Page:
This lovely cabbage is harvested leaf by leaf. Kale comes in many different colors, from regular green to white and purple/red and the leaves can be anything from almost smooth to very bumpy. The kale leaves grow along a sturdy stem that can grow quite tall, depending on which variety you decide to use of course. Most of the kale varieties are hardy and many people enjoy growing them late in the year for this reason. If you want to grow it in winter, just remember to protect your plants from hungry animals looking for a snack!
Just like I mentioned earlier, you only really see part of the plant in the grocery store. The cauliflower plant can grow very large, with big leaves surrounding the head. It grows in the middle of the plant and looks like a white ball enveloped in green leaves. It's not entirely easy to grow cauliflower at home, but I think it's well worth a try. The cauliflower can be quite sensitive to extreme weather and it might even bolt if it's too hot, too cold, very wet or very dry. In general, a bit too much of anything just doesn't work for the cauliflower. When the plant bolts, all of the tiny little flower buds start blooming. This is something that you want to avoid. You can get cauliflower in several different shades, for example white, purple, yellow and green.
This is a fun brassica that I think stands out a bit. Cabbage turnip develops a large bulb, growing above ground. The cabbage turnip can be either green or purple on the outside, but bone white on the inside. I think that this plant is quite funny-looking with the beautiful, typically cabbage-like leaves growing straight up from the middle of the bulb. Cabbage turnip grows very quickly and you generally direct-sow it in spring or late summer. You can pre-sow it and plant outside later if you want though. When it's time to eat the cabbage turnip, just remove the leaves (you can use them in your cooking too) and peel the bulb. You can eat the bulb fresh, pan-fried or boiled. It has a mild cabbage taste, which gets even better if you make sure to water the cabbage turnip properly.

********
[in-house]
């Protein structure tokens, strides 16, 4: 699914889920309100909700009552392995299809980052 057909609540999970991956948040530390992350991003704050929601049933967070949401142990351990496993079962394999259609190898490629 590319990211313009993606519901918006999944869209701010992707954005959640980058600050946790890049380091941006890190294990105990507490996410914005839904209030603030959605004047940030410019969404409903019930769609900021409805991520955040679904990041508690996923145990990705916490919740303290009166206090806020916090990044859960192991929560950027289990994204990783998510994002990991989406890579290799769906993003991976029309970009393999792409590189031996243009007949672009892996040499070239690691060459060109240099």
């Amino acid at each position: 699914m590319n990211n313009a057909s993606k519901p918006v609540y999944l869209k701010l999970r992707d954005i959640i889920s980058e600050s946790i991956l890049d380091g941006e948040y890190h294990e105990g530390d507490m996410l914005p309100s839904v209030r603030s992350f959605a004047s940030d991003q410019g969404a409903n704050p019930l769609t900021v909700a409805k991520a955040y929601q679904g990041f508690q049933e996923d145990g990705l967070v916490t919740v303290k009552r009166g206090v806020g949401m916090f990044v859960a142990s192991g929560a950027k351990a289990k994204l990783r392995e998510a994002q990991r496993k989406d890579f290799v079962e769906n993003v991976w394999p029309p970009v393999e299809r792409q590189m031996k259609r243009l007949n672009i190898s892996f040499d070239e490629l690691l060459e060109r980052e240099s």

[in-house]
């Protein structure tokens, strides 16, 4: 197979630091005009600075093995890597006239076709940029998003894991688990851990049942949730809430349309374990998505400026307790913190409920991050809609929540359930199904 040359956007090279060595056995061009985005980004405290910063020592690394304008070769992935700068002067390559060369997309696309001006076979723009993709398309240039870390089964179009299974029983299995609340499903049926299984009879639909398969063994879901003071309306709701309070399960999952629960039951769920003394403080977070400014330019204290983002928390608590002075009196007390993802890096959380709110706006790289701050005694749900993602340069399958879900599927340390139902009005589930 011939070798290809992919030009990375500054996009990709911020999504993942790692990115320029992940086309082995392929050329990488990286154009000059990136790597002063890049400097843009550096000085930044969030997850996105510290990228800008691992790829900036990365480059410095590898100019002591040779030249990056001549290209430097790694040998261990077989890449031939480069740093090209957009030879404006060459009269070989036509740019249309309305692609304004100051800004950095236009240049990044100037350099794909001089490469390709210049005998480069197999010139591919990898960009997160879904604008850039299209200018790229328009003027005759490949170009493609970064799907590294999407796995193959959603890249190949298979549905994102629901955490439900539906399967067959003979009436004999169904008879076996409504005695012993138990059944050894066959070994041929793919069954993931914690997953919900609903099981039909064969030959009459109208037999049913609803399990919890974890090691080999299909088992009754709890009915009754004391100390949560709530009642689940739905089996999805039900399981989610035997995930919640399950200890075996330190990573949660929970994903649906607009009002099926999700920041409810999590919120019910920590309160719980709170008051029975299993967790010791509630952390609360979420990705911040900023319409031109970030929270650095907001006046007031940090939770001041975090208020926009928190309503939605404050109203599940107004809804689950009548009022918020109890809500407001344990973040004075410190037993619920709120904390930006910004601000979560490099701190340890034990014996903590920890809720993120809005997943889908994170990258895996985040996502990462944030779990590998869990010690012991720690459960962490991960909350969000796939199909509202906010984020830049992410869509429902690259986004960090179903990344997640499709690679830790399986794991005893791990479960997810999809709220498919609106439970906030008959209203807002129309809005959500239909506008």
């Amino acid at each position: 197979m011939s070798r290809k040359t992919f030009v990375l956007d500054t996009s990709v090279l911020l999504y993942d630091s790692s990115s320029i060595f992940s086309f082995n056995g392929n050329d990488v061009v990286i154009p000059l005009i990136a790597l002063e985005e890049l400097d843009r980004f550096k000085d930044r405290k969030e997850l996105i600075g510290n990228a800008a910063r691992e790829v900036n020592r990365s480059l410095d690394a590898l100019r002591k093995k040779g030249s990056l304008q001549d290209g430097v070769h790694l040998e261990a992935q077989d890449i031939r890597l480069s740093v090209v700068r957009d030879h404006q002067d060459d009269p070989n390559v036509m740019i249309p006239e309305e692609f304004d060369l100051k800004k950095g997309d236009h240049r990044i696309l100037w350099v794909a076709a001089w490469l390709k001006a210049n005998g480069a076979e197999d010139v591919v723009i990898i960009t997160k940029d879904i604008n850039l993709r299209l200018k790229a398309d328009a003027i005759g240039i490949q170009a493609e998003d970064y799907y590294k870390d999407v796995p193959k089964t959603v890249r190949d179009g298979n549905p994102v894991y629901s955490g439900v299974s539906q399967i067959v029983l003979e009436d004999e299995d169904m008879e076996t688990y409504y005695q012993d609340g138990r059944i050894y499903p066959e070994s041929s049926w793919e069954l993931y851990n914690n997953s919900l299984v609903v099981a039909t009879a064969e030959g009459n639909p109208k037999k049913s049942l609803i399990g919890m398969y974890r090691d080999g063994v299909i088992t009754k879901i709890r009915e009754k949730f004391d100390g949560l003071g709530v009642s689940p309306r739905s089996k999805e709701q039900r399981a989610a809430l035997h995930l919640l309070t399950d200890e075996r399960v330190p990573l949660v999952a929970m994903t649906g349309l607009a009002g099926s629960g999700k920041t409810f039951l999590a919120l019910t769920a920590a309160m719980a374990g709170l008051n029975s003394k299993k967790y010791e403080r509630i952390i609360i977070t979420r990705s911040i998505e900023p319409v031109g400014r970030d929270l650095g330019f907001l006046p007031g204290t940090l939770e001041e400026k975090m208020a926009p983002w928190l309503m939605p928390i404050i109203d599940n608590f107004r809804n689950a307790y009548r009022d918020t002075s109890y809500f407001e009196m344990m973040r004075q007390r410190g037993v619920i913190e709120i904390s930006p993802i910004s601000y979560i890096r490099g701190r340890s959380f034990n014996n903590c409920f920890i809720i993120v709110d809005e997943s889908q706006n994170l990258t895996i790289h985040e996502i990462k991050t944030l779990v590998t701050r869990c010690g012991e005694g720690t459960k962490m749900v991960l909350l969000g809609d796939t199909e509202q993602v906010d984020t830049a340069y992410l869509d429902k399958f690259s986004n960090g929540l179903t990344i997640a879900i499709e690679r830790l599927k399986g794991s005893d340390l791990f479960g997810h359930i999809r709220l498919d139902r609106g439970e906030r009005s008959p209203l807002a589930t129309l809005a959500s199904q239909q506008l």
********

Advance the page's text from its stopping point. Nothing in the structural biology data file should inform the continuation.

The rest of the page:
These beautiful cabbage heads grow on huge plants! They can grow to 3 ft 3 in diameter, at least! The cabbage head develops in the middle of the plant. At first, the plant is all leaves. You will notice them starting to close up in summer though and this will turn into a large head that just keeps growing larger. The outer leaves, the sepals, will start to look a bit ugly after a while. So don't eat them and go for the head instead. There are plenty of different white and red cabbage varieties out there. Some varieties are very hardy and can stay in the beds until winter too.